The book that I've been working with for month's now is "Cartooning the Ultimate Character Design Book by Chris Hart. This book really appeals to me because I like the retro cool style explained in this book. It is also a learn by drawing book. There is some really quick practical theory given and then he shows you how to put it into practice.

A good method I've found from learning is to first copy down his example as shown, then work on applying it toward something more original. I also keep track of what is from the book, inspired by the book, or really original in my sketchbook. In the example below the bottom right "Bouncer" character is heavily inspired by the top middle Jumbo Container character from the book, but obviously has a different look and unique personality.

Note: I also make notes on areas I should improve in the character, like giving the Bouncers eyes more personality, and working on his hands in a later draft.


Here are some more books that's I've found helpful:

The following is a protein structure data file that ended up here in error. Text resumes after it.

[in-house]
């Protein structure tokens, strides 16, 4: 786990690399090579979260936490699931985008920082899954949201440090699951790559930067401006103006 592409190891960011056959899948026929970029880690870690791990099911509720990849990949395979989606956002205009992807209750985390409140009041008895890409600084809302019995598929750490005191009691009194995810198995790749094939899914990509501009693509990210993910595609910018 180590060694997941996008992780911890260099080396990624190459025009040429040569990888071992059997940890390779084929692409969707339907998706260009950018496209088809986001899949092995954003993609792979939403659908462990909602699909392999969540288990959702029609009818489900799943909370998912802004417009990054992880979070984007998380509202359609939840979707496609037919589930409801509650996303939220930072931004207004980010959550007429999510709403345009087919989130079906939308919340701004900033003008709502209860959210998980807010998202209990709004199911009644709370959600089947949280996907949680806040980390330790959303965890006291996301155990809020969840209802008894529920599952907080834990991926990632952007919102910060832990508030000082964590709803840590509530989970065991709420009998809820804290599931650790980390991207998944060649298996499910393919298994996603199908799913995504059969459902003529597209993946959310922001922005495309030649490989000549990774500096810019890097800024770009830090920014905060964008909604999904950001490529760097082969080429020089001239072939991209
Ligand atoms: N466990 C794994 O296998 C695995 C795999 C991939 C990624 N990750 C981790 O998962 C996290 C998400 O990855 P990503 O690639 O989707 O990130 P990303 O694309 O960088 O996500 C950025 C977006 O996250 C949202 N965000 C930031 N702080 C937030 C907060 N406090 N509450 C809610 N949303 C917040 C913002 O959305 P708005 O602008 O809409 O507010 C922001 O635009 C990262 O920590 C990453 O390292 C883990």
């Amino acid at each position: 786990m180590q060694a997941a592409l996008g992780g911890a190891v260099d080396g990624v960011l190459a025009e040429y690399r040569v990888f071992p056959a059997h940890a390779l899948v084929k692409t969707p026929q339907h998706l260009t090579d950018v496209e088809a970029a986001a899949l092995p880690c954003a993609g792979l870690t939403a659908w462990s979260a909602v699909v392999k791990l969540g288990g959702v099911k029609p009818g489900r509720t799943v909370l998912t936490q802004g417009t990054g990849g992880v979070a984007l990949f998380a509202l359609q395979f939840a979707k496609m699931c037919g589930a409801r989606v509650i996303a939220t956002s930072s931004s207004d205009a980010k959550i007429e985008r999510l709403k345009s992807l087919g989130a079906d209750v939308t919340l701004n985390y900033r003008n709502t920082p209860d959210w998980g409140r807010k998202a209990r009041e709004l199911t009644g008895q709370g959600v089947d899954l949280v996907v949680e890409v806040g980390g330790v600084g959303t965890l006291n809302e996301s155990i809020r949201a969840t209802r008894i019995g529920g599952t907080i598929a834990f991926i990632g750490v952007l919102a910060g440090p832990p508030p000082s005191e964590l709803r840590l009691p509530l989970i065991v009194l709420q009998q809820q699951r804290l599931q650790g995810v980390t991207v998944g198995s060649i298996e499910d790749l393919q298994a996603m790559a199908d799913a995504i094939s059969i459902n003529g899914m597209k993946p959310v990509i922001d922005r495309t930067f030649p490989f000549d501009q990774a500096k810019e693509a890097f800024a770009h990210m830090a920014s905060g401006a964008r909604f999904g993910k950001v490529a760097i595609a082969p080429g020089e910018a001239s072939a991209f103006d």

• Simplified Anatomy for the Comic Book Artist by Christopher Hart, which covers anatomy for those that just want to learn how to apply it in making characters. It's streamlined in comparison to studying actual anatomy, but still quite a large book to work through.
  • Ad Boy, by Warren Dotz and Musad Husain, which displays vintage american advertising characters by genre.
  • Japanese Comickers, which covers multiple techniques and styles across many mediums within contemporary anime.
  • Character Design Today, this is a high quality hardcover book that showcases new cute style Japanese characters. There is a large assortment of projects displayed and they show how these characters interact with larger branding campaigns for print, web, and more.
  • Computer Arts Projects Issue 126: Character Design, this is actually a magazine and not a book, but a great resource. The double spread cover that numerous artists contributed to is just awesome. I'd love to hear about other character magazine in the comments, if anyone has some suggestions on that.